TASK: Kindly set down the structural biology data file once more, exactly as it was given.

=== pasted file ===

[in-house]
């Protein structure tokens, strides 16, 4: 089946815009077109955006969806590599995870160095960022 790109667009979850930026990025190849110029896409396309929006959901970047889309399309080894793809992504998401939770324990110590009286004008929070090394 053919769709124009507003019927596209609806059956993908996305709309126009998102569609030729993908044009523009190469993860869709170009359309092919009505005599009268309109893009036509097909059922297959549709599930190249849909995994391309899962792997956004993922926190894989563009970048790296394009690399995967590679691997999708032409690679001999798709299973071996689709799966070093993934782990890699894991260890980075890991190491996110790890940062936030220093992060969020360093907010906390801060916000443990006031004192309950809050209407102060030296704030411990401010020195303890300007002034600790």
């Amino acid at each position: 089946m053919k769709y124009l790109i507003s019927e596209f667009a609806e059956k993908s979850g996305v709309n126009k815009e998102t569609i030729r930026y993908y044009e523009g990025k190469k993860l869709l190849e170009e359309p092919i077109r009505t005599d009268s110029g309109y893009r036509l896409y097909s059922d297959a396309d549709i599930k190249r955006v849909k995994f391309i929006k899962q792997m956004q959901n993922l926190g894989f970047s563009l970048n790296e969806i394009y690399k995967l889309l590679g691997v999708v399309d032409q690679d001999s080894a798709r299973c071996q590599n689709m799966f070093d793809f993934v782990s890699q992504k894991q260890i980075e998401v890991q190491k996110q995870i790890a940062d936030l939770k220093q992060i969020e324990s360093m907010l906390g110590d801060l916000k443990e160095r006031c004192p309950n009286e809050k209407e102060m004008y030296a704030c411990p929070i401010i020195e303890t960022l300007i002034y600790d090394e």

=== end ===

[in-house]
């Protein structure tokens, strides 16, 4: 089946815009077109955006969806590599995870160095960022 790109667009979850930026990025190849110029896409396309929006959901970047889309399309080894793809992504998401939770324990110590009286004008929070090394 053919769709124009507003019927596209609806059956993908996305709309126009998102569609030729993908044009523009190469993860869709170009359309092919009505005599009268309109893009036509097909059922297959549709599930190249849909995994391309899962792997956004993922926190894989563009970048790296394009690399995967590679691997999708032409690679001999798709299973071996689709799966070093993934782990890699894991260890980075890991190491996110790890940062936030220093992060969020360093907010906390801060916000443990006031004192309950809050209407102060030296704030411990401010020195303890300007002034600790």
């Amino acid at each position: 089946m053919k769709y124009l790109i507003s019927e596209f667009a609806e059956k993908s979850g996305v709309n126009k815009e998102t569609i030729r930026y993908y044009e523009g990025k190469k993860l869709l190849e170009e359309p092919i077109r009505t005599d009268s110029g309109y893009r036509l896409y097909s059922d297959a396309d549709i599930k190249r955006v849909k995994f391309i929006k899962q792997m956004q959901n993922l926190g894989f970047s563009l970048n790296e969806i394009y690399k995967l889309l590679g691997v999708v399309d032409q690679d001999s080894a798709r299973c071996q590599n689709m799966f070093d793809f993934v782990s890699q992504k894991q260890i980075e998401v890991q190491k996110q995870i790890a940062d936030l939770k220093q992060i969020e324990s360093m907010l906390g110590d801060l916000k443990e160095r006031c004192p309950n009286e809050k209407e102060m004008y030296a704030c411990p929070i401010i020195e303890t960022l300007i002034y600790d090394e």